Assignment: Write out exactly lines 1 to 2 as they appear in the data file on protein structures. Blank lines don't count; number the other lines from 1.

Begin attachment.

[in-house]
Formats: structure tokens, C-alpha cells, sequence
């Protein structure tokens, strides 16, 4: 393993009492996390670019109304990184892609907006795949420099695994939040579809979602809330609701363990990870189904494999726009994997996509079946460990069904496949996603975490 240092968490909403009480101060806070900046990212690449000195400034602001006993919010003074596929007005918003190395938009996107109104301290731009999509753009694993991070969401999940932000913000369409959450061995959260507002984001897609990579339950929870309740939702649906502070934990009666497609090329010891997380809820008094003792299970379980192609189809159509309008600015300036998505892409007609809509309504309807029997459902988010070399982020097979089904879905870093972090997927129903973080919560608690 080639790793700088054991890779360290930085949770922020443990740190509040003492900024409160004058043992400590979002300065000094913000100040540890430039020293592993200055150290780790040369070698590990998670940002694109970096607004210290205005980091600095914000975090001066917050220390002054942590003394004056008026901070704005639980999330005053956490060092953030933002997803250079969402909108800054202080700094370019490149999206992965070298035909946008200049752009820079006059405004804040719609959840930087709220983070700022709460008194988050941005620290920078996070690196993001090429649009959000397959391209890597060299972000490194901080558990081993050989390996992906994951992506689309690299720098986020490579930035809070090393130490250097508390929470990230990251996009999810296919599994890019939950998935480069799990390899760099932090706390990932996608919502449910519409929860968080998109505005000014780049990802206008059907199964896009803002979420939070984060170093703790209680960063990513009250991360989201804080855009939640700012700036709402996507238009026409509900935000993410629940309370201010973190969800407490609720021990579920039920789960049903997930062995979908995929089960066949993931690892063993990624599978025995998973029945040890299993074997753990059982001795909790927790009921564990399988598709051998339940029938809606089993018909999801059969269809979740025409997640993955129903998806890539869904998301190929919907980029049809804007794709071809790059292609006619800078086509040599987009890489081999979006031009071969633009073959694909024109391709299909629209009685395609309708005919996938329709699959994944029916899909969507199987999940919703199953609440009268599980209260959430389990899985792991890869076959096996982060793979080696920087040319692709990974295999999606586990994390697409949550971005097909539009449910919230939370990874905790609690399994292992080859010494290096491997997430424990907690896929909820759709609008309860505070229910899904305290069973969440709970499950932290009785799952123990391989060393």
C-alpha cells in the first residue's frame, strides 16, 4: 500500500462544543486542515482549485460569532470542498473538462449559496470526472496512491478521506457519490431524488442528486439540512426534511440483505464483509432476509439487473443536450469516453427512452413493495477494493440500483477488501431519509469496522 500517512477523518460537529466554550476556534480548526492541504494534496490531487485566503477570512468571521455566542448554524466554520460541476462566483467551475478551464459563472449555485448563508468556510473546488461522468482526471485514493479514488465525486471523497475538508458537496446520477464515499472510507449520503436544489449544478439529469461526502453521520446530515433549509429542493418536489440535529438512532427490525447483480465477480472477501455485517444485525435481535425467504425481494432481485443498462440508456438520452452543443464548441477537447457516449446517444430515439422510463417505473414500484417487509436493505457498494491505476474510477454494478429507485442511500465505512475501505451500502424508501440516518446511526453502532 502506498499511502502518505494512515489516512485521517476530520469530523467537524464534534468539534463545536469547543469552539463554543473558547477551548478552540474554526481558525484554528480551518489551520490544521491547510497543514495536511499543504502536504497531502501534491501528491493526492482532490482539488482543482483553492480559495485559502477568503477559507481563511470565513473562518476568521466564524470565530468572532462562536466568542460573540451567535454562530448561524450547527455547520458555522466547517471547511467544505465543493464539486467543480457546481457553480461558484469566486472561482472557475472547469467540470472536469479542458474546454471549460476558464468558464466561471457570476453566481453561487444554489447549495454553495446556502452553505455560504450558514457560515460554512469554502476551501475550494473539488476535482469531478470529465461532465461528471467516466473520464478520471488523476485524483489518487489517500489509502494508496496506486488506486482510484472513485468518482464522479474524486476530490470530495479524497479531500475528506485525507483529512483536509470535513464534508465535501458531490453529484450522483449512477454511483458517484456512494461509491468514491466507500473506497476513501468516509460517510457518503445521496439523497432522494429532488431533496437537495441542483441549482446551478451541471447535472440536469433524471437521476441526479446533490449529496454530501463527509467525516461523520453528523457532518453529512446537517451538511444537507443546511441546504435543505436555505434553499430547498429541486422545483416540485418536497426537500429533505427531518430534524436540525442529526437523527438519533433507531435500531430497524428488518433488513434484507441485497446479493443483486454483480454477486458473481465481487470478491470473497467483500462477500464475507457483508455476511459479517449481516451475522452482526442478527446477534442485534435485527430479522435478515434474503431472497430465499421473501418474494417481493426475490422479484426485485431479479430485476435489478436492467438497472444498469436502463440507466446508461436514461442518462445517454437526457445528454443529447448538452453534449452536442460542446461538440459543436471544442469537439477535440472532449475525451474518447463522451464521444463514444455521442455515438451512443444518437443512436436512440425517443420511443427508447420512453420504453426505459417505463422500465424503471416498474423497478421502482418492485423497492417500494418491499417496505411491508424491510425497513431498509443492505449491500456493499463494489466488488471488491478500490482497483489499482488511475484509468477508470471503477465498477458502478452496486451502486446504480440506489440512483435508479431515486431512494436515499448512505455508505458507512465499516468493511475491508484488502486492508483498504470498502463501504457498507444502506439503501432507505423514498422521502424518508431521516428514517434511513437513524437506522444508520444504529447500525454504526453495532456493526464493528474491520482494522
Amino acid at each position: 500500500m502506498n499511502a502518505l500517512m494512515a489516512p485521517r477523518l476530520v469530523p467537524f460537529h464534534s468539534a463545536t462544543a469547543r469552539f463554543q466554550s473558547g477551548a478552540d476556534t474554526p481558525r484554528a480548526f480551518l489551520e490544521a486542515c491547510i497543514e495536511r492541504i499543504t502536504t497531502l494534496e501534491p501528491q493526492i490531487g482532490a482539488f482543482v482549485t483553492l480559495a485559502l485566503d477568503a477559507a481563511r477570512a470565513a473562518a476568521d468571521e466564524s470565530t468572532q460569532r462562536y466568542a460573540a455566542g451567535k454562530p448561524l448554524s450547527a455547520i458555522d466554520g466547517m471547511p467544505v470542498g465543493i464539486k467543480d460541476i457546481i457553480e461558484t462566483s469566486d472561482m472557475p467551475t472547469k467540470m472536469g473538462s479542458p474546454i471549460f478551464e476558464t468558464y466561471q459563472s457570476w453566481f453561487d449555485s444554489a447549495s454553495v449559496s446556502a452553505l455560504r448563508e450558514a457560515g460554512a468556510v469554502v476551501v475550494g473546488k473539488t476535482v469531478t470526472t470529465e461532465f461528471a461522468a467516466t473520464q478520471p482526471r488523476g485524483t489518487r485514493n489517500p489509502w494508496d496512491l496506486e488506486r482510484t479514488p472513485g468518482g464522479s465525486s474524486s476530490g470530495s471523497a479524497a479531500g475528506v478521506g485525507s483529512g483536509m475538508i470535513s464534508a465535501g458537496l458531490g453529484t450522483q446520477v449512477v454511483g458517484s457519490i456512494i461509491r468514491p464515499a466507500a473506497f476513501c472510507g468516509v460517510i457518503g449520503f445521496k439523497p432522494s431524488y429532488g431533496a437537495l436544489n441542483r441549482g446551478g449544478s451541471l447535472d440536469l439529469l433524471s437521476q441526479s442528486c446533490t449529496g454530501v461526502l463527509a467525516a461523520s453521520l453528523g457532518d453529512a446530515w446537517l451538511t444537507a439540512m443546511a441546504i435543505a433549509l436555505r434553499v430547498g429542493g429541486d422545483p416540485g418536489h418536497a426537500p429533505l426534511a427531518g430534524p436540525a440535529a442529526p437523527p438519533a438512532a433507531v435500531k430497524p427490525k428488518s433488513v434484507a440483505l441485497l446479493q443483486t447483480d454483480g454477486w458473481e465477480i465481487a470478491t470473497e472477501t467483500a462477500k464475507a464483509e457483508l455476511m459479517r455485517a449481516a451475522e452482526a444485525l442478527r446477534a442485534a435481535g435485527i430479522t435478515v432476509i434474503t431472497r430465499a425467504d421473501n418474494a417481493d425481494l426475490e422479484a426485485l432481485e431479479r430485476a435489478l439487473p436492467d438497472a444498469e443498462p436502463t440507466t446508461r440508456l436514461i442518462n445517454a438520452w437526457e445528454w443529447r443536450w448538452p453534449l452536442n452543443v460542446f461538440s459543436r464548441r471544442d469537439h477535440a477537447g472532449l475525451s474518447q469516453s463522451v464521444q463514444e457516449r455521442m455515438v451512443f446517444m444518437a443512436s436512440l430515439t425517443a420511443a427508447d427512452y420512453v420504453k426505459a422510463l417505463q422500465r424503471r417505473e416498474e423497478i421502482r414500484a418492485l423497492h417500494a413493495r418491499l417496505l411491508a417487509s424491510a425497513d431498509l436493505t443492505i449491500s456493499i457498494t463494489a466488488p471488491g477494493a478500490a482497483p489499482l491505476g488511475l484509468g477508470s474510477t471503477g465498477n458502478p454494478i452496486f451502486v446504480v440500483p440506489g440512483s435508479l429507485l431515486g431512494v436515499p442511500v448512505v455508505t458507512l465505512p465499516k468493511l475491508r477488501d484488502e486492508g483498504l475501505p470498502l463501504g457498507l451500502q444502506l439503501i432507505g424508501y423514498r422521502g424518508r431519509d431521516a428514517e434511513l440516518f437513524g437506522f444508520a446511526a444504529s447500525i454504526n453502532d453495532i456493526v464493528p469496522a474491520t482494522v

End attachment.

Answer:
[in-house]
Formats: structure tokens, C-alpha cells, sequence